Consider the daily life of whomever you’re sending a letter to _how many other things might they have on their mind when they read your letter. Maybe they have a meeting in five minutes. Maybe yours is one of 200 letters they have to wade through. Maybe it’s the end of the day and they’re worn out. Giving them a concrete action to take makes it all the more likely that it will “stick” _ they’ll add it to their todo list or their calendar, they’ll pick up the phone, they’ll check out your website, or they’ll respond.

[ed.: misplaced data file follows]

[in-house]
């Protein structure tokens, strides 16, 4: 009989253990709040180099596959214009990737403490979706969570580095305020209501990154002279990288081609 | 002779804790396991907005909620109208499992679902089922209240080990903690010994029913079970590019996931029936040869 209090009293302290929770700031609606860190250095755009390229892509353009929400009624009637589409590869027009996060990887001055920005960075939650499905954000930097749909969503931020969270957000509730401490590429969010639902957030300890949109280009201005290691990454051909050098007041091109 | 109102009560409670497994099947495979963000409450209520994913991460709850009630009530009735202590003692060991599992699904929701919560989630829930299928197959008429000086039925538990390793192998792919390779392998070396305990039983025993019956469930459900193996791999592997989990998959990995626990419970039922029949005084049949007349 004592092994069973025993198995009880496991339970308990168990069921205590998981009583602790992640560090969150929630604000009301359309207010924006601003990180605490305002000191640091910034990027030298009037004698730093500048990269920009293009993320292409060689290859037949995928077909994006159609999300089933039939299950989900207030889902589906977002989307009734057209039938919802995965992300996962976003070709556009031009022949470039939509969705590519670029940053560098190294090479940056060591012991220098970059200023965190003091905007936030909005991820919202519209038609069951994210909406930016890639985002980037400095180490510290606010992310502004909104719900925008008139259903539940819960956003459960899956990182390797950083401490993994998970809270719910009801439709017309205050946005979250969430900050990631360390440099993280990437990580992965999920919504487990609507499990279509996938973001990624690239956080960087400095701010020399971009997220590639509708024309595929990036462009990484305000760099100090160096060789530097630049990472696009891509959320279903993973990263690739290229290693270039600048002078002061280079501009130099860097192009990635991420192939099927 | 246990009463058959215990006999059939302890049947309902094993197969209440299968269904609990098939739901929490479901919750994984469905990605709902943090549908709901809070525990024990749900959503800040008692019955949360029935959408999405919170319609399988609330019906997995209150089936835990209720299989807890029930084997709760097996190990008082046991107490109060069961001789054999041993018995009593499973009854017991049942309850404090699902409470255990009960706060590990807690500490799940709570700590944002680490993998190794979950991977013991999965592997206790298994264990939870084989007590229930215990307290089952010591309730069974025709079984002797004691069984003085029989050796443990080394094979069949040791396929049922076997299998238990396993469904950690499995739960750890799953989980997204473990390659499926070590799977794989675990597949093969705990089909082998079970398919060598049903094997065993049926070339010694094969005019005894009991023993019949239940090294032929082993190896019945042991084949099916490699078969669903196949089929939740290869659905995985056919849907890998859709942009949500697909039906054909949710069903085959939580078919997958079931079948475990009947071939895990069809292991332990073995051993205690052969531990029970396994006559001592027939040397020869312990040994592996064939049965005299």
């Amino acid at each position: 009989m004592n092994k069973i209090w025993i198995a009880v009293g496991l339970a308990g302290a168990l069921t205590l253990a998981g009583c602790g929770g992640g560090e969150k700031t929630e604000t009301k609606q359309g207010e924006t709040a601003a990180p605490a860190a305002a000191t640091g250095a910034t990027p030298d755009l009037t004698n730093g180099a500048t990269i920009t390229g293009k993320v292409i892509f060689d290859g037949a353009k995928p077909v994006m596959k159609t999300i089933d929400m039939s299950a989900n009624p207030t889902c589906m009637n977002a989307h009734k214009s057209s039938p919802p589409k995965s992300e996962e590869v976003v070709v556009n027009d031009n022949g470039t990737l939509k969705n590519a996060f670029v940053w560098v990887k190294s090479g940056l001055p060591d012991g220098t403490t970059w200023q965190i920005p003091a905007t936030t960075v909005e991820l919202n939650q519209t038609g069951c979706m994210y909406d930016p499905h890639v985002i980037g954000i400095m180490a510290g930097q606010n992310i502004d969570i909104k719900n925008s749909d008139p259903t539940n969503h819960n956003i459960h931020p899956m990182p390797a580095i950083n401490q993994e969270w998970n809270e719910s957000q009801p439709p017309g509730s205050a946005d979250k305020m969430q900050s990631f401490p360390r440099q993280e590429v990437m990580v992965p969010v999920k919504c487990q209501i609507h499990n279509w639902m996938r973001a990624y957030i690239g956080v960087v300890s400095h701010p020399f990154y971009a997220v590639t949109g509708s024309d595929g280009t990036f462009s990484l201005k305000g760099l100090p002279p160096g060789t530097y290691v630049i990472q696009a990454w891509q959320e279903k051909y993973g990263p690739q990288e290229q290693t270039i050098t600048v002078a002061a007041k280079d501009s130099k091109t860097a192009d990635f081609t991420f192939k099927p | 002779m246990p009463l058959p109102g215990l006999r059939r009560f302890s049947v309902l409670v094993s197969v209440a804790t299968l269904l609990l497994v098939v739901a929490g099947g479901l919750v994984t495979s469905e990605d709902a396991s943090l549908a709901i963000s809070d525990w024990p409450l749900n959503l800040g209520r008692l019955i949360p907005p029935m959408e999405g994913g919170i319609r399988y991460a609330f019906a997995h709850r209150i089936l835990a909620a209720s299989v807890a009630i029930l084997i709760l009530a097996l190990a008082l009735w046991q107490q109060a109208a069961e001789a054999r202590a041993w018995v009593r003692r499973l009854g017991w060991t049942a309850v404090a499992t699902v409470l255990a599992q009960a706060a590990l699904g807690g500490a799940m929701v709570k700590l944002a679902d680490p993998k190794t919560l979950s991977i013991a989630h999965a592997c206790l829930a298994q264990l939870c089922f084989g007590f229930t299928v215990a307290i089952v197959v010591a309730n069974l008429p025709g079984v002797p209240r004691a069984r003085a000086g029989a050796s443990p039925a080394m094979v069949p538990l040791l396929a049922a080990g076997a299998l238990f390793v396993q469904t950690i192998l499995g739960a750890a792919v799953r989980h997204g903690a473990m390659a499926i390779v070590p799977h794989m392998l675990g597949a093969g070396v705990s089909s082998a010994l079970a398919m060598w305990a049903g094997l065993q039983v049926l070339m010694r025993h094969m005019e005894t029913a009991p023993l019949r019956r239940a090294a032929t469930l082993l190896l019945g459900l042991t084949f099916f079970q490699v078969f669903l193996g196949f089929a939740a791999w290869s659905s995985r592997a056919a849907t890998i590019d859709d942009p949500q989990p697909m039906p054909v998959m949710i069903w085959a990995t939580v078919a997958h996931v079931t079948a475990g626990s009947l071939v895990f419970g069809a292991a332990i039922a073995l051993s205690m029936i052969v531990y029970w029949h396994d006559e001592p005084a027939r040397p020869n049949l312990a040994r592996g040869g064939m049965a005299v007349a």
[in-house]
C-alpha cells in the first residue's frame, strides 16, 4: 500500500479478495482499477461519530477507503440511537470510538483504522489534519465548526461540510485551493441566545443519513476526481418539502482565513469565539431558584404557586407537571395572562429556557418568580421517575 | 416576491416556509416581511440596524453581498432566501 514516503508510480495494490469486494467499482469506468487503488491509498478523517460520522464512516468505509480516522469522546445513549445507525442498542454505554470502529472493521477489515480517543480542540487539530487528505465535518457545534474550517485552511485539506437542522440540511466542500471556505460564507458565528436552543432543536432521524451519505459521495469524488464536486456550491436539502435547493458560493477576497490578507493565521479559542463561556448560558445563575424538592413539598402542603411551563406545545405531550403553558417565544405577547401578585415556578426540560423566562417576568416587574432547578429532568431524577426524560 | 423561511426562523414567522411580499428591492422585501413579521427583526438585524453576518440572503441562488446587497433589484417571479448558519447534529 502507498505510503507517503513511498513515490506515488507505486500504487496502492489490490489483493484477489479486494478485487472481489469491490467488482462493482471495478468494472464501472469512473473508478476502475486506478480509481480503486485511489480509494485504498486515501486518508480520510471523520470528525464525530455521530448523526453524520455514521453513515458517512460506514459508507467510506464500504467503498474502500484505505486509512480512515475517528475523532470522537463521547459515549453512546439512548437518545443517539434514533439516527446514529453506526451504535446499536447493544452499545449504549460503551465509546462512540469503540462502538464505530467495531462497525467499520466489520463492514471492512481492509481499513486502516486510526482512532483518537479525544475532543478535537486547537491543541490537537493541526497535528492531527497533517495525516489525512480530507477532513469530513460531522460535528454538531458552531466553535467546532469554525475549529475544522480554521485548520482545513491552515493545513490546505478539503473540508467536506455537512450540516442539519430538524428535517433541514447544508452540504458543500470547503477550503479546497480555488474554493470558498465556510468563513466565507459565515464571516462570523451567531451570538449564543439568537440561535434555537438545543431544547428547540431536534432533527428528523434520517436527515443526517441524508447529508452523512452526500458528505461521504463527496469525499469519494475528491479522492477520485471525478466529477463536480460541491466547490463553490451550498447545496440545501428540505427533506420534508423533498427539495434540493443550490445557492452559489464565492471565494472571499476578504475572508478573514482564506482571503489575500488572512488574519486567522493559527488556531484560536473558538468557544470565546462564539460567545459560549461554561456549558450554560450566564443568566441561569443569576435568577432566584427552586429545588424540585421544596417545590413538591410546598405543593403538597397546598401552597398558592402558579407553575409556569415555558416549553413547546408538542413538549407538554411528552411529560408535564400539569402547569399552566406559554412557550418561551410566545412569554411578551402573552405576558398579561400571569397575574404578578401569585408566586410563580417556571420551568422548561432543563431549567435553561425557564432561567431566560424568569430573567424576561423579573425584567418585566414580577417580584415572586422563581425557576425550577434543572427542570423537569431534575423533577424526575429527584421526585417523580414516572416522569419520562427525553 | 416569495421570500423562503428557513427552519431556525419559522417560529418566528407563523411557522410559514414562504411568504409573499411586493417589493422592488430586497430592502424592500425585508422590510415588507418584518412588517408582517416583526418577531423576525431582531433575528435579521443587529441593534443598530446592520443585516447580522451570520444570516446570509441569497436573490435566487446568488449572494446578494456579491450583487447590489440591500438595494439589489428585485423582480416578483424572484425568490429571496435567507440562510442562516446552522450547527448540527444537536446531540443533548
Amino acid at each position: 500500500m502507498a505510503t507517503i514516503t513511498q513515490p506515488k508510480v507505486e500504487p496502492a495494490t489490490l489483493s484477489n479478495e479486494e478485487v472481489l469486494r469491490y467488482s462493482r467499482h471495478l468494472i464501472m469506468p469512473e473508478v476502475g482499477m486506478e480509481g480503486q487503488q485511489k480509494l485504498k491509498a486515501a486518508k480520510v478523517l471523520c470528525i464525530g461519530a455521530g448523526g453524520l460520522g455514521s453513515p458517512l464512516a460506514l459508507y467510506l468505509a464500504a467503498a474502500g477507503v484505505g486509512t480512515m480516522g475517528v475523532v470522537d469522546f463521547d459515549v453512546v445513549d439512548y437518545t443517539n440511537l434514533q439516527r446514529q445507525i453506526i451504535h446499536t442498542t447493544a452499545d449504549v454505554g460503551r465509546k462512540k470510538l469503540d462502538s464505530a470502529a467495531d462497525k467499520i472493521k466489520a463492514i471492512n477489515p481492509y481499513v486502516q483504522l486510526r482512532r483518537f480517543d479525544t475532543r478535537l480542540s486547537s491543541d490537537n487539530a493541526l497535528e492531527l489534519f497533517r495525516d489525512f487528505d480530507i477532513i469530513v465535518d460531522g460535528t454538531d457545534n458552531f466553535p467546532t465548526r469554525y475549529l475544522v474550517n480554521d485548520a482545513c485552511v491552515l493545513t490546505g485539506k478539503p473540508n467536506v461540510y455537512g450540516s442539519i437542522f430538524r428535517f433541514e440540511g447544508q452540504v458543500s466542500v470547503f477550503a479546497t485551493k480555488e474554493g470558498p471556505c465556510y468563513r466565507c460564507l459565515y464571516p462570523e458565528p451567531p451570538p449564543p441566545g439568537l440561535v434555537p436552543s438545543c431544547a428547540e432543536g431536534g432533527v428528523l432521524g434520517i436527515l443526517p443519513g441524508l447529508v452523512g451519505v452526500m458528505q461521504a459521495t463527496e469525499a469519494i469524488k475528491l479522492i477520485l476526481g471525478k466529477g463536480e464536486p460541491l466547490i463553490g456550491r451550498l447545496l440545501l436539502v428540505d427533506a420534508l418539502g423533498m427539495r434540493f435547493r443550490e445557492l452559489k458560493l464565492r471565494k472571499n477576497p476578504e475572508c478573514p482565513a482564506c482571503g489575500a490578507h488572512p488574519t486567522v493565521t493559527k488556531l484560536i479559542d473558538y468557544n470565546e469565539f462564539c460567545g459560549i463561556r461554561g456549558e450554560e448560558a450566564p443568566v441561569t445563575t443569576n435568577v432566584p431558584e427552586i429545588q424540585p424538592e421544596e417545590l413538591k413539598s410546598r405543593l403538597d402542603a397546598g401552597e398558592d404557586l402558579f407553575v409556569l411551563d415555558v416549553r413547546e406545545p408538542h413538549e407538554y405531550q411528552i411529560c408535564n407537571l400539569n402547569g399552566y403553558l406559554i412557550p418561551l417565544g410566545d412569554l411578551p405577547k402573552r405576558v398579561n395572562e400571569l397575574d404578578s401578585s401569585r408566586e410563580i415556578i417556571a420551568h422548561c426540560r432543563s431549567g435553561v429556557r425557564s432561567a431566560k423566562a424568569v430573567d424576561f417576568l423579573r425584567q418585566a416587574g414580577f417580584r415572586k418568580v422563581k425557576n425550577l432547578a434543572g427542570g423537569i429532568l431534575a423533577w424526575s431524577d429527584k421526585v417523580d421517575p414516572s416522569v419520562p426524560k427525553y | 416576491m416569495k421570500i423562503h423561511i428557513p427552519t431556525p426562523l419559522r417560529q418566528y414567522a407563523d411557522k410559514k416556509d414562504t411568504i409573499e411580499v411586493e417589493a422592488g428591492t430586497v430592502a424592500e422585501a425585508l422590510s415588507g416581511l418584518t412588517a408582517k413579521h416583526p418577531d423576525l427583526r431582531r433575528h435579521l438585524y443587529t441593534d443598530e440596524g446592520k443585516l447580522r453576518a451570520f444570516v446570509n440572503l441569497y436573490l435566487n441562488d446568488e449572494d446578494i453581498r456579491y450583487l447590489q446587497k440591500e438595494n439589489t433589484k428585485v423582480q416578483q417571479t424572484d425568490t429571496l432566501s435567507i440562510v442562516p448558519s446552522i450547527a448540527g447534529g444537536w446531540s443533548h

In a cover letter, keep your remarks brief. Your opening should explain what you are sending and why. In an optional second paragraph, you might include a summary of the information you are sending. A letter accompanying a proposal, for example, might point out sections in the proposal that might be of particular interest to the reader. The letter could then go on to present a key point or two explaining why the writer’s firm is the best one for the job. The closing paragraph should contain acknowledgements, offer additional assistance, or express the hope that the material will fulfill its purpose